# Weibull & Exponential distribution

• Jun 19th 2010, 02:19 AM
losm1
Weibull & Exponential distribution
$\displaystyle X$ is a random variable with weibull distribution given with

$\displaystyle f(x;\alpha ,\beta) = \begin{cases} \frac{\alpha}{\beta^\alpha}x^{\alpha-1}e^{-(x/\beta)^{\alpha}} & x>0\\ 0 & x=0\end{cases}$

Let $\displaystyle \alpha=2$ and $\displaystyle Y=2X^2/\beta^2$.

Show that $\displaystyle Y$ has exponential distribution and find value of parameter $\displaystyle \lambda$.

I believe that $\displaystyle G(Y)=P(Y \leq y)$ should be expressed in terms of $\displaystyle X$ , but I don't know where to start.
• Jun 19th 2010, 03:29 AM
SpringFan25
you have the right approach

Lets find P(Y<y)
$\displaystyle P(Y \leq y) = P(2x^2/B^2 \leq y) = P(x \leq \sqrt {0.5 B^2 y}) = F(\sqrt {0.5 B^2 y})$

Find (or look up) F(x) then subsititute these values in to get the CDF of Y. Hopefully it will look like an exponential distribution.
• Jun 19th 2010, 03:30 AM
mr fantastic
Quote:

Originally Posted by losm1
$\displaystyle X$ is a random variable with weibull distribution given with

$\displaystyle f(x;\alpha ,\beta) = \begin{cases} \frac{\alpha}{\beta^\alpha}x^{\alpha-1}e^{-(x/\beta)^{\alpha}} & x>0\\ 0 & x=0\end{cases}$

Let $\displaystyle \alpha=2$ and $\displaystyle Y=2X^2/\beta^2$.

Show that $\displaystyle Y$ has exponential distribution and find value of parameter $\displaystyle \lambda$.

I believe that $\displaystyle G(Y)=P(Y \leq y)$ should be expressed in terms of $\displaystyle X$ , but I don't know where to start.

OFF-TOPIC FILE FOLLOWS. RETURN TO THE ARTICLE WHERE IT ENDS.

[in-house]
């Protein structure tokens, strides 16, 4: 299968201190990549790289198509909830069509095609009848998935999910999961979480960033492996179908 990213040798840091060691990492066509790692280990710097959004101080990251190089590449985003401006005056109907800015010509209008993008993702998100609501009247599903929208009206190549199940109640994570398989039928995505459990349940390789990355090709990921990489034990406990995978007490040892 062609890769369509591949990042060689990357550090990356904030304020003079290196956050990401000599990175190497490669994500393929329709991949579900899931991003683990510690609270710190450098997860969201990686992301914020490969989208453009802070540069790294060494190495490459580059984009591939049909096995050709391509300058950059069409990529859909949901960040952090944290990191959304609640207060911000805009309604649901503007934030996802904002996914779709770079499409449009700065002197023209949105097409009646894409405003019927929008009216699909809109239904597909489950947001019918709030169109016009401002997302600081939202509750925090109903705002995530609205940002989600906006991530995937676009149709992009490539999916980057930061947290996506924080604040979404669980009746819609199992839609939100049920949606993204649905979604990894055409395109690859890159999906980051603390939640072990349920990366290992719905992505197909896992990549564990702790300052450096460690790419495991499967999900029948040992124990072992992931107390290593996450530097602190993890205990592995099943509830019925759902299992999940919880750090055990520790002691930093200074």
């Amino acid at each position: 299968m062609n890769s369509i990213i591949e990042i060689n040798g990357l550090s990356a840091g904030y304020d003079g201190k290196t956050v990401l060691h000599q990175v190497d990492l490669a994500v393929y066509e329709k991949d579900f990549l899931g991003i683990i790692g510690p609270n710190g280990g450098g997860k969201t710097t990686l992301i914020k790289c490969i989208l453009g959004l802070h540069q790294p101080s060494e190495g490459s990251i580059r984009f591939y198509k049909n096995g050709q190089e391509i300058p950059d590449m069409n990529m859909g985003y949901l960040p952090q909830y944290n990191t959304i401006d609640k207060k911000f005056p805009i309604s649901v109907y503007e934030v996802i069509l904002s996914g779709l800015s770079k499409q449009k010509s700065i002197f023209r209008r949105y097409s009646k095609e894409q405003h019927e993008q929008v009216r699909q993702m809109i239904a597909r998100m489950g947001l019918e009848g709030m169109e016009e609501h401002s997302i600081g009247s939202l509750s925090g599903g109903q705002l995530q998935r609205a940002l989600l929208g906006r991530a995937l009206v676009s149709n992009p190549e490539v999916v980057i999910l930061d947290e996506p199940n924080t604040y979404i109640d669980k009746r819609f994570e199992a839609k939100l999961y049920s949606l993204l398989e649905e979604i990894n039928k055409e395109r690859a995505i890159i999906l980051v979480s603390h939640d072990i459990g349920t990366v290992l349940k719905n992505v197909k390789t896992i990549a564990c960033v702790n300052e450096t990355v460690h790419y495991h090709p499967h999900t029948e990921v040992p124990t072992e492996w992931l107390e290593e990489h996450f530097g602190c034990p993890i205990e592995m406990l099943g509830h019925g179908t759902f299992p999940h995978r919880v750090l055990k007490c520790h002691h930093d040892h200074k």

Since you know in advance that the answer is going to be a well-known distribution, a simple approach would be to calculate the moment generating function of Y ....

But if you're determined to use a distribution function approach, then you should start by noting that the cdf of Y is:

$\displaystyle F(y) = \Pr(Y \leq y) = \Pr \left( \frac{2 X^2}{\beta^2} \leq y \right) = \Pr \left( - \frac{\beta}{\sqrt{2}} \sqrt{y} \leq X \leq \frac{\beta}{\sqrt{2}} \sqrt{y} \right)$

$\displaystyle = \Pr \left( 0 < X \leq \frac{\beta}{\sqrt{2}} \sqrt{y} \right)$ since the support of X is $\displaystyle x \geq 0$.

Now set up the required integral (no need to integrate by the way ....) and then differentiate using the chain rule and the Fundamental Theorem of Calculus.
• Jun 19th 2010, 04:14 AM
losm1
Quote:

Originally Posted by SpringFan25
you have the right approach

Lets find P(Y<y)
$\displaystyle P(Y \leq y) = P(2x^2/B^2 \leq y) = P(x \leq \sqrt {0.5 B^2 y}) = F(\sqrt {0.5 B^2 y})$

Find (or look up) F(x) then subsititute these values in to get the CDF of Y. Hopefully it will look like an exponential distribution.

Thanks, I just plugged in your result in weibull CDF and got exponential CDF with $\displaystyle \lambda=0.5$

I hope that it's correct.